Two men charged with murdering a U.S. Border Patrol agent during a late-night gunbattle near the U.S.-Mexican border in 2010 were found guilty on all counts on Thursday by a federal jury in Arizona.
Jesus Leonel Sanchez-Meza and Ivan Soto-Barraza, both extradited from Mexico, were convicted after less than a day of deliberations following a week-long trial in Tucson.
Prosecutors said Sanchez-Meza, also known as Lionel Portilla-Meza, and Soto-Barraza were part of a five-man "rip crew" suspected of robbing drug smugglers operating in the Sonoran Desert just west of Rio Rico, Arizona.
Agent Brian Terry, along with three other Border Patrol agents, tried to intercept the men on Dec. 14, 2010, and Terry was fatally shot in the ensuing firefight. One of the "rip crew" members was wounded, officials said.
Sanchez-Meza and Soto-Barraza denied they fired their weapons and said they fled when they were engaged by the agents.
Andrea Matheson, one of the defense attorneys, said she was preparing an appeal. Sanchez-Meza and Soto-Barraza both face mandatory life sentences for first-degree murder, second-degree murder, conspiracy, attempted robbery, carrying a firearm in a violent crime, and four counts of assaulting a federal officer.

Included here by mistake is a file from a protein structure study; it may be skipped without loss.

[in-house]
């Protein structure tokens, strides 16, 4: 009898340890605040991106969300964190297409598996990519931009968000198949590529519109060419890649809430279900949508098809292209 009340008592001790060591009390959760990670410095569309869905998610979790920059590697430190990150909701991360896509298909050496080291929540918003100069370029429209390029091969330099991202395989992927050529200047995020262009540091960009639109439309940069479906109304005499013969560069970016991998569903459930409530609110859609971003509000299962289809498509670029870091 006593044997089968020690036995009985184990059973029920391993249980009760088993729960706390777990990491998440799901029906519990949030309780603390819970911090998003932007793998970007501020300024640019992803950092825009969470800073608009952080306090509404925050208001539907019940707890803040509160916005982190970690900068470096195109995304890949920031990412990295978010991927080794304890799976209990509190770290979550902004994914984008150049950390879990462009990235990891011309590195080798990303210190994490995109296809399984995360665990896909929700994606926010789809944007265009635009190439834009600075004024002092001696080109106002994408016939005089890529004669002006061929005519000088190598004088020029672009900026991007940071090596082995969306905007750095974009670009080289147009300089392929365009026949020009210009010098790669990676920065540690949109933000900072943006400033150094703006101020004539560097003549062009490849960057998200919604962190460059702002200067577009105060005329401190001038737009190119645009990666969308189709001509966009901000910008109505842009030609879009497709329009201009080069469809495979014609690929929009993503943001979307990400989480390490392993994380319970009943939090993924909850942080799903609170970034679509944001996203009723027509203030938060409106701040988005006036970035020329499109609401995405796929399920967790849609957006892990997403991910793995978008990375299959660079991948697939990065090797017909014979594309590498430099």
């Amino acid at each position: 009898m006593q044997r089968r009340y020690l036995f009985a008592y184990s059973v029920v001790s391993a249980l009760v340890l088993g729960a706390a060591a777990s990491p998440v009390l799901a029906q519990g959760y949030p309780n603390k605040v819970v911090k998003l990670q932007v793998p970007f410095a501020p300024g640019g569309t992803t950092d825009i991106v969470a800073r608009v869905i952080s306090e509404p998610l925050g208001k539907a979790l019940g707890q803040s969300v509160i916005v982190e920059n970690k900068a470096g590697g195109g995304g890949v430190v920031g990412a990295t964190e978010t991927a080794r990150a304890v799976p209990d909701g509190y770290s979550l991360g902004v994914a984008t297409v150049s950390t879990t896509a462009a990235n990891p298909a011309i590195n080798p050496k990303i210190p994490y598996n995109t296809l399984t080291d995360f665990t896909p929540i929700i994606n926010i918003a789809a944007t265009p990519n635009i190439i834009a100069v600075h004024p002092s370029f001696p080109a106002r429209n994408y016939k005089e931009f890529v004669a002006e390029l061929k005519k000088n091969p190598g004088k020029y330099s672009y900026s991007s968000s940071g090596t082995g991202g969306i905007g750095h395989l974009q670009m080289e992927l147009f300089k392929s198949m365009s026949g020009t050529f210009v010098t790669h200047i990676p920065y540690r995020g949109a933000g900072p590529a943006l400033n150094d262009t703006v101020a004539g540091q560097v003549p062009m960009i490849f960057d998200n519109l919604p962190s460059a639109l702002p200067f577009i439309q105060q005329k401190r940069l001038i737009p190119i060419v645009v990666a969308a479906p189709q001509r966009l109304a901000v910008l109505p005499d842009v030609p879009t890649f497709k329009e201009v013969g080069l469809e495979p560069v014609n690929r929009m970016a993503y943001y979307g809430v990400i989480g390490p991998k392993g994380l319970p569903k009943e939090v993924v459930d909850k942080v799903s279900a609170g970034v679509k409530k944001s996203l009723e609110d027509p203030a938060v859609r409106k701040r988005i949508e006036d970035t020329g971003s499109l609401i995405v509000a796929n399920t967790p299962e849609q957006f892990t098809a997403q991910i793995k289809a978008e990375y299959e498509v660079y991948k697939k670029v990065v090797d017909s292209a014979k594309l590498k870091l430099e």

The case drew international attention when two AK-47s found at the scene of the shooting were traced back to the botched "Fast and Furious" gun-trafficking investigation by the U.S. Bureau of Alcohol, Tobacco, Firearms and Explosives.
The goal of the operation was to track guns bought by straw buyers, or people who purchased firearms pretending they were for their own use, which were then sent to senior drug cartel members. In most cases, however, ATF agents did not follow the guns beyond the initial buyer.
During the trial, federal prosecutors presented evidence that connected the men to the weapons and personal items, including clothing left in the area where Terry was killed.
The wounded crew member plead guilty to first-degree murder and was sentenced to 30 years in prison in February 2014. A recruiter who put together the group has also pleaded guilty and may receive 30 years as well. Two other members of the crew remain at large in Mexico.
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